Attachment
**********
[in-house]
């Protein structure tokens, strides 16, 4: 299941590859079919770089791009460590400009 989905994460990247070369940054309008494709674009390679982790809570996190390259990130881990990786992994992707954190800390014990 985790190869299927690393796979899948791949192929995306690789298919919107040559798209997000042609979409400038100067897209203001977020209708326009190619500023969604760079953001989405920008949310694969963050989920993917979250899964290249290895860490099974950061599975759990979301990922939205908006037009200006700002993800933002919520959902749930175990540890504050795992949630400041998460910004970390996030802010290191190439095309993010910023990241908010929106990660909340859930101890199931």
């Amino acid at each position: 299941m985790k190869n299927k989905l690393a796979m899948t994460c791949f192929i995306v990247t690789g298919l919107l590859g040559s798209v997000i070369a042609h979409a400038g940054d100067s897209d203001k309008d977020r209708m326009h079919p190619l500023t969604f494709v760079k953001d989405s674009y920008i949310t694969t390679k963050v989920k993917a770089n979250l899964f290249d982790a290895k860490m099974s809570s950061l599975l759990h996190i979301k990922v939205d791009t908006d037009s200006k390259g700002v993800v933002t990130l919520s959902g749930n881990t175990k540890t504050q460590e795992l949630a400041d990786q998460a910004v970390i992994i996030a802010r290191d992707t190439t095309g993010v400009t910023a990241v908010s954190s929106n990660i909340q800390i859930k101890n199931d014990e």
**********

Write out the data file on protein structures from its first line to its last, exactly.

[in-house]
């Protein structure tokens, strides 16, 4: 299941590859079919770089791009460590400009 989905994460990247070369940054309008494709674009390679982790809570996190390259990130881990990786992994992707954190800390014990 985790190869299927690393796979899948791949192929995306690789298919919107040559798209997000042609979409400038100067897209203001977020209708326009190619500023969604760079953001989405920008949310694969963050989920993917979250899964290249290895860490099974950061599975759990979301990922939205908006037009200006700002993800933002919520959902749930175990540890504050795992949630400041998460910004970390996030802010290191190439095309993010910023990241908010929106990660909340859930101890199931």
């Amino acid at each position: 299941m985790k190869n299927k989905l690393a796979m899948t994460c791949f192929i995306v990247t690789g298919l919107l590859g040559s798209v997000i070369a042609h979409a400038g940054d100067s897209d203001k309008d977020r209708m326009h079919p190619l500023t969604f494709v760079k953001d989405s674009y920008i949310t694969t390679k963050v989920k993917a770089n979250l899964f290249d982790a290895k860490m099974s809570s950061l599975l759990h996190i979301k990922v939205d791009t908006d037009s200006k390259g700002v993800v933002t990130l919520s959902g749930n881990t175990k540890t504050q460590e795992l949630a400041d990786q998460a910004v970390i992994i996030a802010r290191d992707t190439t095309g993010v400009t910023a990241v908010s954190s929106n990660i909340q800390i859930k101890n199931d014990e």